A Maryland hospital paid $1.8 million to settle allegations that senior leadership failed to properly address complaints of unnecessary stenting lodged against former cardiologist Dr. John McLean.
McLean was convicted of health care fraud last month over insurance claims he filed on unnecessary stents implanted in Medicare and Medicaid patients.
McLean was also charged with ordering unnecessary test and making false entries in patient records, Heartwire reported.
Peninsula Regional began investigating the hospital’s stenting records upon receiving an anonymous tip after McLean resigned in 2007. In the recent trial that led to Mclean’s conviction, evidence suggested that he may have implanted as many as 100 unnecessary cardiac stents. He awaits sentencing and could face up to 10 years in prison.
McLean is not the only Maryland doc with a recent ruckus over improper stenting.
Dr. Mark Midei, a cardiologist at St. Joseph Medical Center in Towson, Md., has been accused of implanting unnecessary stents in as many as 369 patients.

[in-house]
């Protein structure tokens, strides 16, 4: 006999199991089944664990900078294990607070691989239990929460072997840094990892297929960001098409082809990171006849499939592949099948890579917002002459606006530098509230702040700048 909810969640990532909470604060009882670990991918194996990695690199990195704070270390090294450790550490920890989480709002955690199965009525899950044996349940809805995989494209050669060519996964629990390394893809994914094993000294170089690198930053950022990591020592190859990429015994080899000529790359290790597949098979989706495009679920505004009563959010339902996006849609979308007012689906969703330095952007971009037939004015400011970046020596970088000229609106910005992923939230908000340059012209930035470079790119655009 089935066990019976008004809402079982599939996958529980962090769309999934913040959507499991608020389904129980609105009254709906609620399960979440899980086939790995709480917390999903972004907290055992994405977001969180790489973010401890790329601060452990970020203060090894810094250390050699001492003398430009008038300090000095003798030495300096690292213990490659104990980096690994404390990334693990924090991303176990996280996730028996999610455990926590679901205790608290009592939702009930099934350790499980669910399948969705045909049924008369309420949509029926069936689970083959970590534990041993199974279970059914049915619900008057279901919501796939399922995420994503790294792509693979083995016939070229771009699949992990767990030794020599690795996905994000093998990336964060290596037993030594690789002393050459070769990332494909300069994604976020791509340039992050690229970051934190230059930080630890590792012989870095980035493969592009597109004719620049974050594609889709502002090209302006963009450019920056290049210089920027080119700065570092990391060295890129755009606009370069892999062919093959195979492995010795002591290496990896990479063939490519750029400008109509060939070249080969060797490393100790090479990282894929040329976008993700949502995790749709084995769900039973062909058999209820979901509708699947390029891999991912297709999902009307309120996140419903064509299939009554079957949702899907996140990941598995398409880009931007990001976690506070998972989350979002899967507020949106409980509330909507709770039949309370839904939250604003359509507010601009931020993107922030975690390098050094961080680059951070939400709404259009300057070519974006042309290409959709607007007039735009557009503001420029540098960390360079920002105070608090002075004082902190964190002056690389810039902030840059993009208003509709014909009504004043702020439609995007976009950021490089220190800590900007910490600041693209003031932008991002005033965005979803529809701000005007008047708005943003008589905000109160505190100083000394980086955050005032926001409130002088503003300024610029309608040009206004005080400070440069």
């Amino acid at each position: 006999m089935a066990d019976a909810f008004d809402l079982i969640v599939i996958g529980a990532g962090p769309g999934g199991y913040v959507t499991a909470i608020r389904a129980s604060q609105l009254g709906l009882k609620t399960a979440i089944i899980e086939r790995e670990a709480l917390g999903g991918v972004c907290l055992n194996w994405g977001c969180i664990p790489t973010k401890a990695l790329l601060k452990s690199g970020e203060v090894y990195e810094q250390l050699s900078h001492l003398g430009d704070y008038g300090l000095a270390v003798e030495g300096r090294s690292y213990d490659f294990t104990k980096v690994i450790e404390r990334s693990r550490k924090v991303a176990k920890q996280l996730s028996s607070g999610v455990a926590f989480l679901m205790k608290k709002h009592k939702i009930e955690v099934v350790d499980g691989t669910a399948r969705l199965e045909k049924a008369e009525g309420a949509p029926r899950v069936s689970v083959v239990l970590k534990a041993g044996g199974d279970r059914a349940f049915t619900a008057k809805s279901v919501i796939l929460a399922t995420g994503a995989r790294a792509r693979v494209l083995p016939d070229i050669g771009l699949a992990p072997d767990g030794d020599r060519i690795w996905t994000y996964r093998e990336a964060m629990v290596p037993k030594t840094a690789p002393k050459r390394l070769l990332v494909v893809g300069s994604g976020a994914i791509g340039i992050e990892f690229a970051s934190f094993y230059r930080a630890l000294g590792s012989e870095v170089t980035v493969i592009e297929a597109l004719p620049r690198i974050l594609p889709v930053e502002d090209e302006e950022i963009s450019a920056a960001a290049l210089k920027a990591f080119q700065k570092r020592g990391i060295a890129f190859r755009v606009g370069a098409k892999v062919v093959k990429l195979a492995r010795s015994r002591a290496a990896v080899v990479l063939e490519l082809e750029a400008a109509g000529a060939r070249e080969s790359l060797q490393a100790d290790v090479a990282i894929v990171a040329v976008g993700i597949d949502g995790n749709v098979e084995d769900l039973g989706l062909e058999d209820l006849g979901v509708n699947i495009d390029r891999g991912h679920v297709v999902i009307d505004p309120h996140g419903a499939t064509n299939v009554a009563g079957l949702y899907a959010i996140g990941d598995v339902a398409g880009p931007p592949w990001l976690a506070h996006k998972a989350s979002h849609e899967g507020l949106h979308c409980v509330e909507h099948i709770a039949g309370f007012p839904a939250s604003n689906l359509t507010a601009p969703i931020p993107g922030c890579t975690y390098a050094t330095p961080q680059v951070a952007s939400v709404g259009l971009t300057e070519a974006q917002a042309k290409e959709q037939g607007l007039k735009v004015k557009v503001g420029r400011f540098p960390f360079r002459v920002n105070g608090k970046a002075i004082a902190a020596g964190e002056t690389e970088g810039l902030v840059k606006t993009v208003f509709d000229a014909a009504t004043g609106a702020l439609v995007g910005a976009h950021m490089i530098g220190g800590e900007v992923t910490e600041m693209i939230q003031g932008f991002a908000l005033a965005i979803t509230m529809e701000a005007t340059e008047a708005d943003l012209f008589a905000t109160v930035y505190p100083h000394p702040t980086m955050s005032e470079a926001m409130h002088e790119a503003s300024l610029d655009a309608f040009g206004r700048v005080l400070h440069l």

Midei lost his medical license last month, and the hospital paid $22 million to the federal government to settle a whistleblower lawsuit without admitting any guilt.
The problem arose in other states as well.
In June a whistleblower called out a Tennessee doc and two hospitals for allegations of unnecessary stenting and accused hospital leadership of attacking physicians who tried to oppose the scheme by giving them bad-faith peer reviews leading to their elimination from the medical staff.
Two Pennsylvania doctors are under investigation for ordering an alleged 200 unnecessary stents between 2009 and 2010.